Sunday, September 02, 2012

Warrants. Surveys. Patents :: Locating the Land of Hans Jacob Brubacher

A wonderful article was published in the January 1986 issue of "Pennsylvania Mennonite Heritage" titled "Hans Jacob Brubacher, Fraktur Artist" which was written by David R. Johnson. I received the article in 1999 from a distant cousin, Margery Bebow, who is related through both the Brubaker and Foster lines. She had received the article from another distant cousin, Ken Fawley, who happens to be married to my 1st cousin Caroline Conrad.

The seven-page article presented what was known about the three generations of men named Hans Jacob Brubacher who lived in what was then Martic Township (now Providence Township) in Lancaster County, Pennsylvania from about 1730 through 1817. Information from Mr. Johnson's research in land and estate records combined with that from Phares Brubaker Gibble's "History and Genealogy of the Brubaker, Brubacher, Brewbaker family in America" provides a good summary of the family, though with at least one error, which may be the subject of a future post.

Hans Jacob Brubaker III is my 5th great-grandfather. His father, Hans Jacob II - the Fraktur Artist, is my 6th great-grandfather. His father, Hans Jacob I, is my 7th great-grandfather.

In his will (dated June 24, 1754 and recorded in Lancaster County Will Book 1 pages 89-90) Hans Jacob Brubacher identified himself as a weaver. Proved on April 17, 1755 the will stated that he owned real estate but did not provide a location or description of the land.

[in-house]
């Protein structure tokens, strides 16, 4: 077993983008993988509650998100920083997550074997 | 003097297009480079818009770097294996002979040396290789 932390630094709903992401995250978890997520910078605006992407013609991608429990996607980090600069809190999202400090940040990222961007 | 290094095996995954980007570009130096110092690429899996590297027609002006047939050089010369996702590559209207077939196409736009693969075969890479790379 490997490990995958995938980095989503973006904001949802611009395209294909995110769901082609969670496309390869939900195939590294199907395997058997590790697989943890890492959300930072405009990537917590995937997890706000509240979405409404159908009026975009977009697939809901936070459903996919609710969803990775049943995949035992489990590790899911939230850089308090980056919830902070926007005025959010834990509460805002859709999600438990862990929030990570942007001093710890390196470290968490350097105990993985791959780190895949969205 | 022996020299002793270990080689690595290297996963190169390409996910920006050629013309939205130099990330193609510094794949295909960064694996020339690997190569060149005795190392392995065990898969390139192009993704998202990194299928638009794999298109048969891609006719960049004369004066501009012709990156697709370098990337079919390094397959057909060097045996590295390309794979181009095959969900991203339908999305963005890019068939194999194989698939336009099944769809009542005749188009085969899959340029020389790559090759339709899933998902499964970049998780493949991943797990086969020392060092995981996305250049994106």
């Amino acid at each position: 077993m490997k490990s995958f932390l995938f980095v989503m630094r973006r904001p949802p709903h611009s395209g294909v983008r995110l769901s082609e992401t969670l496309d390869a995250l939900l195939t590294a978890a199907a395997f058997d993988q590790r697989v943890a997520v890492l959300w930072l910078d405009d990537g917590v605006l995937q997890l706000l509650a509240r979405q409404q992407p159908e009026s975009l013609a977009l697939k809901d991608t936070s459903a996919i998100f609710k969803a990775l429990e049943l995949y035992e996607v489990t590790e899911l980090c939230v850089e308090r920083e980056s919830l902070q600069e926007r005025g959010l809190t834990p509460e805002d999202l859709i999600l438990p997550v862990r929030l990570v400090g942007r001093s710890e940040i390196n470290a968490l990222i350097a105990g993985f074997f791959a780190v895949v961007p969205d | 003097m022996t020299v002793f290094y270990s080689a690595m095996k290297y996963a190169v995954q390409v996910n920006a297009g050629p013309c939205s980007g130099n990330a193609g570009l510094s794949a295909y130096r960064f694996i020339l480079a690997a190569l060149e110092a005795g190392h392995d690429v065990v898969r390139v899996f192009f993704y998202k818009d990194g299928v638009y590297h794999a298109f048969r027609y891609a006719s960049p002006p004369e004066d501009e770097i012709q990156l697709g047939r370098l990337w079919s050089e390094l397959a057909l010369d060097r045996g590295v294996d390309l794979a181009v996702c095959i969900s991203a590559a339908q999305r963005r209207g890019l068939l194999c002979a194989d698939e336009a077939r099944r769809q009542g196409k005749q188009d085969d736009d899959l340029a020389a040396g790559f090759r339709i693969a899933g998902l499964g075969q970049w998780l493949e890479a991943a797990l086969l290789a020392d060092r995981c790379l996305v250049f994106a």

On page 11, the author of the Fraktur Artist article cites several passages from "History of Lancaster County, Pennsylvania, with Biographical Sketches of Many of Its Pioneers and Prominent Men", by Franklin Ellis and Samuel Evans (Philadelphia: Evens & Peck, 1883), p. 868:
The elder Hans Jacob acquired 124 acres of land through agents John Herr and Martin Kendig in 1730, "about one mile due southwest from the present village of New Providence, near Big Beaver Creek."
The author continues by saying (emphasis added):
A more garbled account by the same authors gives similar information in a history of the town of New Providence: "A man by the name of Powpather had a large tract of land close by, if not altogether in the limits of the present village. His land extended westward. When he divided his land among his children he changed the name on their deeds to 'Brubaker.'"
Mr. Johnson goes on to say:
The location of the first Jacob Brubacher's land is still uncertain. The most probable tract is the one consisting of 318-plus acres, for which Henry Herr obtained warrant, survey, and patent in 1762 and which was located one mile or more south-southwest of the village of New Providence.
In the footnote for the above statement, citing Patent AA-3-296 and Survey C-76-209, the author states: "As yet no patent, survey, or deed for the elder Jacob Brubacher has surfaced."

Referring to the will and the estate of the elder Hans Jacob, Mr. Johnson states:
"The deceased owned about 150 acres in what was then Martic Township. Because his personal estate was insufficient to pay all expenses, a sale of 60 acres of his land was contemplated, but the family later agreed to sell the whole tract. Jacob Graeff was the highest bidder of £114 at the sale which took place on April 27, 1757, but the court refused to confirm the sale when Thomas Smith, a local resident, appeared and claimed that others present at the bidding did not have time to submit their bids. On December 31, 1757, another sale was held on the premises. This time Henry Herr purchased the farm for £130 5s. and agreed to take responsibility for the widow's bequeathments. When the estate was settled, a final balance was equally divided among the four inheriting children, each of whom received £17 10s. 9d. Henry Herr may have been a close friend or relative; the year before the sale, minor child Abraham Brubacher chose him as guardian."